3. Rastaban says:

    I should add that biological & chemical WMD (both research and development) should be outlawed by universal treaty as well. So far it has been primarily the United States which has stood in the way of banning chemical weapons. Which again is a terrible strategic mistake. The U. S. simply doesn’t need chemical weapons to be successful at war. In fact, chemical & biological weapons are far more useful for stateless terrorists than they are for us. If anything, such weapons “even the playing field” — it is to our strategic benefit to outlaw them since we are already so militarily dominant.

  4. Matthew says:

    I can see your point. As long as all countries are disarming at the same time, option 3 is the best. And we both agree, I think, that the US government’s first priority in foreign policy is to protect US citizens. But I think that it would be extremely difficult to maintain our position of military superiority without nuclear weapons, unless we can find a way to ensure that other countries will follow the rules. And past experience says they won’t.

  5. Jeremy Cave says:

    Continually through this debate the recurring theme is that the U.S leads disarmament. One of the primary reasons for U.S hatred is the belief that it acts like a bully, pushing or applying leverage to weaker countries to follow it’s bidding – though maybe Obama can overturn that. Furthermore, from reports it seems like America is as bad as the rest when it comes to secrecy, abuse of human rights and injustice. Though many issues raised about America’s honesty have been directly linked to the Bush Administration I, as a UK Citizen, wouldn’t feel trusted in the Americans following the requirements they make of the Globe and therefore of themselves.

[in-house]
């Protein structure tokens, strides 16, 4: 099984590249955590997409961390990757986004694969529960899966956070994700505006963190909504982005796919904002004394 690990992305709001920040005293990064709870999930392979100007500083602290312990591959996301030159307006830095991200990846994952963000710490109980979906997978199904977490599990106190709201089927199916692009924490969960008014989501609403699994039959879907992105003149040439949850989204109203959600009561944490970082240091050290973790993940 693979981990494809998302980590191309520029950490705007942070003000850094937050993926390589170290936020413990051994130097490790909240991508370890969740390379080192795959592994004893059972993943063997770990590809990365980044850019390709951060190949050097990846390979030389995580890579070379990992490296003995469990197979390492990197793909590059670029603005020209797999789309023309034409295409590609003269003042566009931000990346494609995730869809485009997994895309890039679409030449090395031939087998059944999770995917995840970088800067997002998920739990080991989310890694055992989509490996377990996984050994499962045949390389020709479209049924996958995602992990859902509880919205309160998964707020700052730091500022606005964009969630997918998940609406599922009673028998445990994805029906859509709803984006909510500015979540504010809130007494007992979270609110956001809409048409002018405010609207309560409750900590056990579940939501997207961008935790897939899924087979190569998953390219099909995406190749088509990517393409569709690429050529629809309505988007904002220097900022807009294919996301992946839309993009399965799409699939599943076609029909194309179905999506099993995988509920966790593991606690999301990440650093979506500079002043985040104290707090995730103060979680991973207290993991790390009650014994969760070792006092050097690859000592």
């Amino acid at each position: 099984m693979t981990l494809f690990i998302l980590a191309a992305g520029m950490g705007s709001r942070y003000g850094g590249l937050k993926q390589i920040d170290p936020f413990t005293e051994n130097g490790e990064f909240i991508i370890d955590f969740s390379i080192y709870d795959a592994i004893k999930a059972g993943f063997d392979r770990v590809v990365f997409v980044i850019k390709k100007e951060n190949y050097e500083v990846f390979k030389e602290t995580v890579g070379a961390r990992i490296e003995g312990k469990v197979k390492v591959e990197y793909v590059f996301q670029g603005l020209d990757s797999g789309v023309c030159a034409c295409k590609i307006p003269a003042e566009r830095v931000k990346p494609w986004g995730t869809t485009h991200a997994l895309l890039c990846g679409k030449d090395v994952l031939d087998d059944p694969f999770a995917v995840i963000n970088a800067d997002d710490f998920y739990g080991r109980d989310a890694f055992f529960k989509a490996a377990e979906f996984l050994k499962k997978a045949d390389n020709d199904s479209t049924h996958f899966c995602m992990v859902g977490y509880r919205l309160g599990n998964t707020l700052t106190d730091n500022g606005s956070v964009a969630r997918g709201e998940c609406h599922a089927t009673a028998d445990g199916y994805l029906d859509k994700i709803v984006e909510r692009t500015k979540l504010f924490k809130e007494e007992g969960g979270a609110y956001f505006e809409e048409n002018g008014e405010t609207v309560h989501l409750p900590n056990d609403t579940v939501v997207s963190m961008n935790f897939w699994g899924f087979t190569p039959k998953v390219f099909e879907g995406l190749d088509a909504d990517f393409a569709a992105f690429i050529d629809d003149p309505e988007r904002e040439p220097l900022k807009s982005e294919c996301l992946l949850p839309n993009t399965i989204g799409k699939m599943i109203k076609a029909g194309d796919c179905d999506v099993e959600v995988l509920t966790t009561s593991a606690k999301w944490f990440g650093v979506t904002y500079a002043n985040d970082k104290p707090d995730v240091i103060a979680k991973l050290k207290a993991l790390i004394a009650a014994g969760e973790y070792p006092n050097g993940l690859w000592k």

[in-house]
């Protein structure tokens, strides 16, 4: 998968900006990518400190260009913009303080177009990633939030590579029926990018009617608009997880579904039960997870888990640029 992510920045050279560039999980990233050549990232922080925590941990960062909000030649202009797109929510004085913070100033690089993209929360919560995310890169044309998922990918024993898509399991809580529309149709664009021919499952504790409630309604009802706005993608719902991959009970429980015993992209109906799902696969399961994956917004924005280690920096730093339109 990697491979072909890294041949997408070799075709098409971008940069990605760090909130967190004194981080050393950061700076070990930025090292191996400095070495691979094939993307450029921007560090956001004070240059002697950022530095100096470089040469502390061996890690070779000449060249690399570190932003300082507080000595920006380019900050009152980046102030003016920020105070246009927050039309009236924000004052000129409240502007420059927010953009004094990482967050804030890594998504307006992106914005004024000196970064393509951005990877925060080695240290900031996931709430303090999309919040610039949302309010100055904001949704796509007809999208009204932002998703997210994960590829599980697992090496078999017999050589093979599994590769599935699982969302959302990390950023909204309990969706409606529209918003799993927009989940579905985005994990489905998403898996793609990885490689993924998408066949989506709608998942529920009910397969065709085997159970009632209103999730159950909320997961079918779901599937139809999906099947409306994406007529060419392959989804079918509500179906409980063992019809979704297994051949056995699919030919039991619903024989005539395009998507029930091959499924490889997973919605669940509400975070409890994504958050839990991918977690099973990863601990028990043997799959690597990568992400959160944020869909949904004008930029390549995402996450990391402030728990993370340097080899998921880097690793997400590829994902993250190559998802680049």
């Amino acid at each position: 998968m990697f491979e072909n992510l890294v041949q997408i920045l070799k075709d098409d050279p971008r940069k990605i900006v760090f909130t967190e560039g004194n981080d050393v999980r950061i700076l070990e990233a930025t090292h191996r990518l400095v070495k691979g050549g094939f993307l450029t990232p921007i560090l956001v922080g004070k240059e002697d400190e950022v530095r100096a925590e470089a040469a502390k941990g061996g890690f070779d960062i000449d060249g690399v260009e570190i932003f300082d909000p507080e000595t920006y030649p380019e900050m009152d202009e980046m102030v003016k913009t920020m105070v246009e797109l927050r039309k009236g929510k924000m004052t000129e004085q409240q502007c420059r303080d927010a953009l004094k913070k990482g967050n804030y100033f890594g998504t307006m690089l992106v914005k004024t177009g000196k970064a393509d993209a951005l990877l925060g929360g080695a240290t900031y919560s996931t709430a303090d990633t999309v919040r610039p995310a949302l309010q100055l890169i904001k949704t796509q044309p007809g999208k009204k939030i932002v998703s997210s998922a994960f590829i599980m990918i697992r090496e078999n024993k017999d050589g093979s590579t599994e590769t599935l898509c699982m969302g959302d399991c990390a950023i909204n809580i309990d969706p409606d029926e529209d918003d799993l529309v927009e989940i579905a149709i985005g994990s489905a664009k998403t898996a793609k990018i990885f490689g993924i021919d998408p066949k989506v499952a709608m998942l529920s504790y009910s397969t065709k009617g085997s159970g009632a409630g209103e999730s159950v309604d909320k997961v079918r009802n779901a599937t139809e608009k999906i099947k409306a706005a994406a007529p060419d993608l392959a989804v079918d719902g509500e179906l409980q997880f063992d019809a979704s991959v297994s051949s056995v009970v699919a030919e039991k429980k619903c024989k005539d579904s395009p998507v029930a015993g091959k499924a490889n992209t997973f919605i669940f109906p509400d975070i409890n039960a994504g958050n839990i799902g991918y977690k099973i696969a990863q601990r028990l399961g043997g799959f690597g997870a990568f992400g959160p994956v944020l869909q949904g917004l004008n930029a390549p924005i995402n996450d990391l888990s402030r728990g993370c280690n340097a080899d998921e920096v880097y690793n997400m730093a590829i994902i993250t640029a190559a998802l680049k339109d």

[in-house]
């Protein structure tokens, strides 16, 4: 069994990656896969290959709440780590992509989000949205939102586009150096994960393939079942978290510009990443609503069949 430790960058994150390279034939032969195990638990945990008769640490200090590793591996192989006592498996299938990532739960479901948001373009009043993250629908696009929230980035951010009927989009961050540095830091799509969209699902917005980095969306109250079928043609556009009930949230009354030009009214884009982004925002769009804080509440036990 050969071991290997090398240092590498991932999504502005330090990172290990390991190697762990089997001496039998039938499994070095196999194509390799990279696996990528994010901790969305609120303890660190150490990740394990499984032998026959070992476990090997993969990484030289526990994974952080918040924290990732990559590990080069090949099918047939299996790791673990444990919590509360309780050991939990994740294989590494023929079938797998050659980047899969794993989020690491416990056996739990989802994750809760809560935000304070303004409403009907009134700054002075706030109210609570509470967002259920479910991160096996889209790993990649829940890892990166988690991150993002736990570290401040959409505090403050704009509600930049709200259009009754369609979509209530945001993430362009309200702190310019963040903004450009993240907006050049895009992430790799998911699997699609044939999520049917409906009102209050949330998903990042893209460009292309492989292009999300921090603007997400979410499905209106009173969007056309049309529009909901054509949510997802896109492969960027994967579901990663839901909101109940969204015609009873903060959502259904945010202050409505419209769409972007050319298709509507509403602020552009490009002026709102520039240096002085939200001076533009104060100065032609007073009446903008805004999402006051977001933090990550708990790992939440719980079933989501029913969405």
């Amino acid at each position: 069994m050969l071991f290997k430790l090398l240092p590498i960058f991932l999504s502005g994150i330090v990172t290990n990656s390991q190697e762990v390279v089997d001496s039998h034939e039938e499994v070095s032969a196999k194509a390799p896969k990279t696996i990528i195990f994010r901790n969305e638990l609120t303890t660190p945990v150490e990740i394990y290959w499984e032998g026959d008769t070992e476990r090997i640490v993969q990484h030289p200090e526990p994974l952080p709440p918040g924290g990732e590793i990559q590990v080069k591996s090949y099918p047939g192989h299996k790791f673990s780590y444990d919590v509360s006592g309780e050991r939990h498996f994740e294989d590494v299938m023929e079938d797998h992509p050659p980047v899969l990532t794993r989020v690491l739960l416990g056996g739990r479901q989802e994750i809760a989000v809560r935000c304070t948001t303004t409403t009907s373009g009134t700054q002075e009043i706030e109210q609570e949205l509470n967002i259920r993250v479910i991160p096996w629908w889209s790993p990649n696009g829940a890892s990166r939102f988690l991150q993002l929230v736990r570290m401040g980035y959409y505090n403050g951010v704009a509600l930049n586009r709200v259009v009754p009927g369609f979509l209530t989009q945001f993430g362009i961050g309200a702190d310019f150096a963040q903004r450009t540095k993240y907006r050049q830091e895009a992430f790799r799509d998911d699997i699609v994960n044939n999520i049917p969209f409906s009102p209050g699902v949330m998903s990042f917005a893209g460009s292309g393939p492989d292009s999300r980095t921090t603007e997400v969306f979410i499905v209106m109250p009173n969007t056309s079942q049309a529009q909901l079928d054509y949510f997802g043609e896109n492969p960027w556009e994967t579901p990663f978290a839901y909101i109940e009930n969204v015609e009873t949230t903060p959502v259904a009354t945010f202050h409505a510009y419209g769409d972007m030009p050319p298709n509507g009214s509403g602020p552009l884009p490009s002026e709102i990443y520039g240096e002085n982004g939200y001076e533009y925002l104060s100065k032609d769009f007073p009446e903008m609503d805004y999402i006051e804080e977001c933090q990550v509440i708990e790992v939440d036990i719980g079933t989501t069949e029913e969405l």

6. I can see your point. As long as all countries are disarming at the same time, option 3 is the best. And we both agree, I think, that the US government’s first priority in foreign policy is to protect US citizens. But I think that it would be extremely difficult to maintain our position of military superiority without nuclear weapons, unless we can find a way to ensure that other countries will follow the rules. And past experience says they won’t.